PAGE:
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DOCUMENTS OF THE GENERAL FACULTY

FOURTH REGULAR MEETING OF THE FACULTY COUNCIL FOR 2006-2007

The University of Texas at Austin
Monday, December 11, 2006
Main Building, Room 212
2:15 P.M.


ORDER OF BUSINESS


I.
REPORT OF THE SECRETARY (D 5164-5168) — Sue Alexander Greninger.

II.
APPROVAL OF MINUTES.

A. Minutes of the Faculty Council Meeting of October 16, 2006 (D 5169-5180).

III.
COMMUNICATION WITH THE PRESIDENT — William Powers Jr.

A. Comments by the President.
B. Questions to the President (see appendix).
IV.
REPORT OF THE CHAIR— Linda L. Golden.

V.
REPORT OF THE CHAIR ELECT — Douglas C. Burger.

VI.
UNFINISHED BUSINESS — None.

VII.
REPORTS OF THE GENERAL FACULTY, COLLEGES AND SCHOOLS, AND COMMITTEES.

A. Motion from the Faculty Grievance Committee — Mary Steinhardt (committee chair, professor, kinesiology and health education).

B. General Faculty Standing Committee Reports.
1. Faculty Building Advisory Committee — John C. (Jack) Gilbert (committee chair, professor, chemistry and biochemistry).
2. Parking and Traffic Appeals Panel — Gerald Harkins (committee member, director, parking and traffic).
3. Parking and Traffic Policies Committee — Gerald Harkins (committee member, director, parking and traffic).
4. Committee on Financial Aid to Students — Danielle Alsandor (committee member, student affairs administrator).
5. Commencement and Academic Ceremonies — Yolanda Padilla (committee vice chair, professor, social work).
6. Faculty Rules Committee — Philip Varghese (committee chair, professor, aerospace engineering).
7. Admissions & Registration Committee — Ruth Buskirk (committee chair, senior lecturer, biological sciences).
8. Recreational Sports Committee — Marc Musick (committee chair, associate professor, sociology).
9.
Committee on Student Affairs — Marc Musick (committee chair, associate professor, sociology).
10. International Programs and Studies Committee — Cynthia Buckley (committee chair, associate professor, sociology).
11. Educational Policy Committee — Archie Holmes (committee chair, associate professor, electrical and computer engineering).
12. Faculty Welfare Committee (D 5181) — Martha Hilley (committee chair, professor, music).

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13. Information Technology Committee — Desiderio Kovar (committee chair, associate professor, mechanical).
14. Responsibilities, Rights & Welfare of Graduate Student Academic Employees — Melissa Olive (committee chair, assistant professor, special education).
15. Research Policy Committee — Peter Riley (committee chair, professor, physics).

VIII.
NEW BUSINESS.

A. Report from the Dean of Undergraduate Studies — Paul B. Woodruff.

IX.
ANNOUNCEMENTS AND COMMENTS.

A. The president will hold his General Faculty meeting immediately following this Faculty Council meeting (December 11), at approximately 3:45 p.m. in Main 212.
B. Save the date for a holiday party at Professor Martha Hilley’s home on December 17, 2006.
C. Joint Meeting of the Texas A&M Faculty Senate and the UT Faculty Council will be held at UT on March 5, 2007.
D. The Faculty Council annual photograph will be taken on April 16 at 2:00 p.m. on the south steps of the Main building, immediately preceding the Faculty Council meeting.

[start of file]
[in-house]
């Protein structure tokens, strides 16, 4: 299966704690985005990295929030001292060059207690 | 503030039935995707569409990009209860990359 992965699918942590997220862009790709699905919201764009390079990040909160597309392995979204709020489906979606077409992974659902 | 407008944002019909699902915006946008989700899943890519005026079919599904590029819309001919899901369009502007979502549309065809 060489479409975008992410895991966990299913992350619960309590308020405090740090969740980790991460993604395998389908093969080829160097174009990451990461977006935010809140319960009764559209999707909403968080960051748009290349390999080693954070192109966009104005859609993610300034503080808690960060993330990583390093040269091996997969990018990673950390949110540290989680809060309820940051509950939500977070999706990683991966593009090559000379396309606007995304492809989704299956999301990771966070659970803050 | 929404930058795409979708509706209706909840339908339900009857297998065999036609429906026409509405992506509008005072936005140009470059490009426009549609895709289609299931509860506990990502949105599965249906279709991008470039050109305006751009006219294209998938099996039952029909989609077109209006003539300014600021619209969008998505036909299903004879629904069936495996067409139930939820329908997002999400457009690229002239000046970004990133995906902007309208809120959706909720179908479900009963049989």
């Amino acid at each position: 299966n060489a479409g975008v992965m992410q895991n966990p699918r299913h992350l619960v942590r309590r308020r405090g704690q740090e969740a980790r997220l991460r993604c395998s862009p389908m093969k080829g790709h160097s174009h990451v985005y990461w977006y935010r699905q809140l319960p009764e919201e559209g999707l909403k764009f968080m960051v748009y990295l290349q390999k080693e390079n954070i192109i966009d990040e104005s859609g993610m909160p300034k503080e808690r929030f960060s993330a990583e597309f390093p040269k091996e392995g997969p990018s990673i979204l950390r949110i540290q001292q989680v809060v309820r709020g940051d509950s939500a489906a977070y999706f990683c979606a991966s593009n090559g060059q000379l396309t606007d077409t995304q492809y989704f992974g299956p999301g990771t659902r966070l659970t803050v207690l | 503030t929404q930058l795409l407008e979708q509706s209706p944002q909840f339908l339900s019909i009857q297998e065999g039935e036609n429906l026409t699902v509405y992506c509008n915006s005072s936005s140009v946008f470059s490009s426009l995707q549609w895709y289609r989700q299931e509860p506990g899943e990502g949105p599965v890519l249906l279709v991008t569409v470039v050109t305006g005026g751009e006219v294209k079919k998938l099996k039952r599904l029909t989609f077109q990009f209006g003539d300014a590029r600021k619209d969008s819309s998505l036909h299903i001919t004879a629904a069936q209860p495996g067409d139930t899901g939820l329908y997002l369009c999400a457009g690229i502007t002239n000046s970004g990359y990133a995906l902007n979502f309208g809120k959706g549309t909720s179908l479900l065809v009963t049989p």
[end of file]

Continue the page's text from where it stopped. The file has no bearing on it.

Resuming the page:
X.
QUESTIONS TO THE CHAIR.

XI.
ADJOURNMENT.


Sue A. Greninger, Secretary
The Faculty Council


Distributed through the Faculty Council Web site on December 6, 2006. Copies are available on request from the Office of the General Faculty, WMB 2.102, F9500.


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Appendix

Question for President Powers Concerning Salary Compression

Dear President Powers:

Salary compression is a serious problem for the College of Liberal Arts and especially for departments in the Humanities. My own department, English, has faced this problem for many years. Because the market forces that drive entry-level salaries have moved them up very fast, and because the amount of money available for raises each year has been so meager, by the time Assistant Professors have reached their tenure promotion year, they often make no more than a recently hired beginner, no matter how much academic distinction they have achieved. Moreover, matching offers for colleagues at all ranks have typically moved them well ahead of everyone else in their rank, and have often catapulted them beyond those in higher ranks whose accomplishments are very substantial. In a report compiled by the College of Liberal Arts for the 2004-2005 academic year, salaries in our department and in others at the University have been compared with the salaries earned by professors at comparable public institutions. Those institutions—our "peers"—include national powerhouses such as Berkeley, Michigan, and Virginia, but also some less distinguished places, such as Arizona and Penn State. The figures in the report (adjusted for different costs of living) reveal that in my department, Assistant Professors after their first year in rank make, on average, twenty percent less than they would at comparable public institutions. For Associate Professors, the average level of compensation is fifteen percent below what they would earn at those other schools. And for Fulls, the situation is even worse: they make twenty-five percent less than they would if they taught at one of the universities we consider our peers. I would add that according to the same COLA report, a similar, and similarly dismal, pictures results when one reviews the figures compiled for the language departments as well as for the visual and performing arts, whereas the report also shows that professors in most of the social sciences make roughly what they would elsewhere, while those in economics make well above the average, as do those in engineering and in science departments such as physics.